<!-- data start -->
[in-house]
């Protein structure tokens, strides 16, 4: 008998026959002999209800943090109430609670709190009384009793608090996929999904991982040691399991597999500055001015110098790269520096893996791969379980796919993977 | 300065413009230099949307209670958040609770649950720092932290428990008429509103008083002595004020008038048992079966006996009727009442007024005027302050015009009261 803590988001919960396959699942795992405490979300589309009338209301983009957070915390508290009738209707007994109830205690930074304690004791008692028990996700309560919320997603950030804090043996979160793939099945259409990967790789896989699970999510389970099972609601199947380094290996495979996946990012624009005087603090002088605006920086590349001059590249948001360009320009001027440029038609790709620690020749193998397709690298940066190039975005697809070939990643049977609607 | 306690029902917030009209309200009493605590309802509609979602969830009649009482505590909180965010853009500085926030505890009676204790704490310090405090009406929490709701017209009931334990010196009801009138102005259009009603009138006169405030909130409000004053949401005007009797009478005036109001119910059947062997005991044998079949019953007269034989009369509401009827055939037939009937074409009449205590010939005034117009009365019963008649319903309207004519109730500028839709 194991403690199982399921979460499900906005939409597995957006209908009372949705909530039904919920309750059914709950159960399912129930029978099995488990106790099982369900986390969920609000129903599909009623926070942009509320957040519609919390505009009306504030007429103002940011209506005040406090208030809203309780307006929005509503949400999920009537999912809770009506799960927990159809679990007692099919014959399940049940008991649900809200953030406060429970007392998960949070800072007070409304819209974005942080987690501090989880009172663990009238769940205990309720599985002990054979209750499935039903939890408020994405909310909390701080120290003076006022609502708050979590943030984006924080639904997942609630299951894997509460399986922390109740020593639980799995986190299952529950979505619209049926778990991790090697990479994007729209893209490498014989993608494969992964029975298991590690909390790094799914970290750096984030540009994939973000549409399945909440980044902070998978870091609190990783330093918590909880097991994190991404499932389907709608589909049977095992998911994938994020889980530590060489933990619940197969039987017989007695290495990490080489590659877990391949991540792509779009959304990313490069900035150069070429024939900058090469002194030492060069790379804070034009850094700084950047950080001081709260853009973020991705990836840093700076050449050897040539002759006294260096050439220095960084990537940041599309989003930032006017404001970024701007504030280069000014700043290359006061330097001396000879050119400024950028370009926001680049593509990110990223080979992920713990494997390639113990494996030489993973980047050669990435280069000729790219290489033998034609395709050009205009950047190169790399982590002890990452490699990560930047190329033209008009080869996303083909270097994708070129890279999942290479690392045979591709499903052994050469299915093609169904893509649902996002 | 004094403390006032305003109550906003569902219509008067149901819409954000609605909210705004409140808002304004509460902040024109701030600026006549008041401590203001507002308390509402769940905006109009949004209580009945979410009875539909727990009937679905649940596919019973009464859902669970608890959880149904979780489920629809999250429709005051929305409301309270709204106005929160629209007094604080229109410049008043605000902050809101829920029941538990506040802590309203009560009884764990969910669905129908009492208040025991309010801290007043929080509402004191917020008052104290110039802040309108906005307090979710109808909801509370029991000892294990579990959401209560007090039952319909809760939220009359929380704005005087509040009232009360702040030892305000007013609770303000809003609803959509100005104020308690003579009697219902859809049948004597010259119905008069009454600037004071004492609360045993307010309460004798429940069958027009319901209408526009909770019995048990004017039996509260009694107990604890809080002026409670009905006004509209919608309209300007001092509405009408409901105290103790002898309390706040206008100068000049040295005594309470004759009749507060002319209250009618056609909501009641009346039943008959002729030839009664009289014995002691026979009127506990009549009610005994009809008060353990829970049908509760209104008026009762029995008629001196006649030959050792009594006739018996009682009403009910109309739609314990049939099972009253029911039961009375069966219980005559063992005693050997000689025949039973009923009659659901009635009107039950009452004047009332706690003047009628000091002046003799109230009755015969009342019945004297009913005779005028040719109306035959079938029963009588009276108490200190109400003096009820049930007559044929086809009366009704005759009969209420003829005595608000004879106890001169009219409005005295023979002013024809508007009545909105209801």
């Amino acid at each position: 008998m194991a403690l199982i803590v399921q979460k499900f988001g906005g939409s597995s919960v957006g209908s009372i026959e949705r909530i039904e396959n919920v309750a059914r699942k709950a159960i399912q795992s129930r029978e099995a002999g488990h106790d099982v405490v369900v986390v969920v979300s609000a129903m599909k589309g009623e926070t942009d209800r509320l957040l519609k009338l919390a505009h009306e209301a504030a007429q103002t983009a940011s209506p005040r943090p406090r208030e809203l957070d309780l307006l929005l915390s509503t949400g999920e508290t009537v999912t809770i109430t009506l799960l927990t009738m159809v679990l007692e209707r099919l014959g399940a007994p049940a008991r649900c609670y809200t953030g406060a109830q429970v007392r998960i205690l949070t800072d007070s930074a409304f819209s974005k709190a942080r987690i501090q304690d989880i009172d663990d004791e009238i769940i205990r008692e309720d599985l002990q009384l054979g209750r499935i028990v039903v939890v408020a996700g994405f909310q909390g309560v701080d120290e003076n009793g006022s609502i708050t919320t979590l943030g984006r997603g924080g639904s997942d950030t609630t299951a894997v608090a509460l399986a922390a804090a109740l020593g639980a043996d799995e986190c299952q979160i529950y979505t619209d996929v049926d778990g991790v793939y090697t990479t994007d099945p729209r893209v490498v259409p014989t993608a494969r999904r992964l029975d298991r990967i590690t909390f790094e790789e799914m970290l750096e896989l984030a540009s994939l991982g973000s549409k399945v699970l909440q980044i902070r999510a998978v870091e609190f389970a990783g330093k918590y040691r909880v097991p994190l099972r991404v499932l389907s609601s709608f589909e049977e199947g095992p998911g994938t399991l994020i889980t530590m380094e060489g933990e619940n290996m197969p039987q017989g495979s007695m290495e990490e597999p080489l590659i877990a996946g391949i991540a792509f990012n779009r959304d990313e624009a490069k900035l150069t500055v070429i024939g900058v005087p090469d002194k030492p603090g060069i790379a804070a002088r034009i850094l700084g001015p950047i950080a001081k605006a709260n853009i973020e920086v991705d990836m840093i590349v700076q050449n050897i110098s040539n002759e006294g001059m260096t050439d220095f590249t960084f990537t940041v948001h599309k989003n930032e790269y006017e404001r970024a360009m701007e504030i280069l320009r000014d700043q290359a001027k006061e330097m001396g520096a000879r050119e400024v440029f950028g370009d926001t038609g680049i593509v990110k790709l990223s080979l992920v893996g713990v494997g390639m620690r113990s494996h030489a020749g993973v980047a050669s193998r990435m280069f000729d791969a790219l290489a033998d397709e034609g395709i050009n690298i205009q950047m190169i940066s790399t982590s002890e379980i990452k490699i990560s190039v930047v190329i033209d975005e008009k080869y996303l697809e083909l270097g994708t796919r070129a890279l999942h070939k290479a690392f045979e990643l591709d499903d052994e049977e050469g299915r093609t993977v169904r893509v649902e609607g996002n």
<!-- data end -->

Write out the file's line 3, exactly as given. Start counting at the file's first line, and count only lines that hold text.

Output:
């Amino acid at each position: 008998m194991a403690l199982i803590v399921q979460k499900f988001g906005g939409s597995s919960v957006g209908s009372i026959e949705r909530i039904e396959n919920v309750a059914r699942k709950a159960i399912q795992s129930r029978e099995a002999g488990h106790d099982v405490v369900v986390v969920v979300s609000a129903m599909k589309g009623e926070t942009d209800r509320l957040l519609k009338l919390a505009h009306e209301a504030a007429q103002t983009a940011s209506p005040r943090p406090r208030e809203l957070d309780l307006l929005l915390s509503t949400g999920e508290t009537v999912t809770i109430t009506l799960l927990t009738m159809v679990l007692e209707r099919l014959g399940a007994p049940a008991r649900c609670y809200t953030g406060a109830q429970v007392r998960i205690l949070t800072d007070s930074a409304f819209s974005k709190a942080r987690i501090q304690d989880i009172d663990d004791e009238i769940i205990r008692e309720d599985l002990q009384l054979g209750r499935i028990v039903v939890v408020a996700g994405f909310q909390g309560v701080d120290e003076n009793g006022s609502i708050t919320t979590l943030g984006r997603g924080g639904s997942d950030t609630t299951a894997v608090a509460l399986a922390a804090a109740l020593g639980a043996d799995e986190c299952q979160i529950y979505t619209d996929v049926d778990g991790v793939y090697t990479t994007d099945p729209r893209v490498v259409p014989t993608a494969r999904r992964l029975d298991r990967i590690t909390f790094e790789e799914m970290l750096e896989l984030a540009s994939l991982g973000s549409k399945v699970l909440q980044i902070r999510a998978v870091e609190f389970a990783g330093k918590y040691r909880v097991p994190l099972r991404v499932l389907s609601s709608f589909e049977e199947g095992p998911g994938t399991l994020i889980t530590m380094e060489g933990e619940n290996m197969p039987q017989g495979s007695m290495e990490e597999p080489l590659i877990a996946g391949i991540a792509f990012n779009r959304d990313e624009a490069k900035l150069t500055v070429i024939g900058v005087p090469d002194k030492p603090g060069i790379a804070a002088r034009i850094l700084g001015p950047i950080a001081k605006a709260n853009i973020e920086v991705d990836m840093i590349v700076q050449n050897i110098s040539n002759e006294g001059m260096t050439d220095f590249t960084f990537t940041v948001h599309k989003n930032e790269y006017e404001r970024a360009m701007e504030i280069l320009r000014d700043q290359a001027k006061e330097m001396g520096a000879r050119e400024v440029f950028g370009d926001t038609g680049i593509v990110k790709l990223s080979l992920v893996g713990v494997g390639m620690r113990s494996h030489a020749g993973v980047a050669s193998r990435m280069f000729d791969a790219l290489a033998d397709e034609g395709i050009n690298i205009q950047m190169i940066s790399t982590s002890e379980i990452k490699i990560s190039v930047v190329i033209d975005e008009k080869y996303l697809e083909l270097g994708t796919r070129a890279l999942h070939k290479a690392f045979e990643l591709d499903d052994e049977e050469g299915r093609t993977v169904r893509v649902e609607g996002n």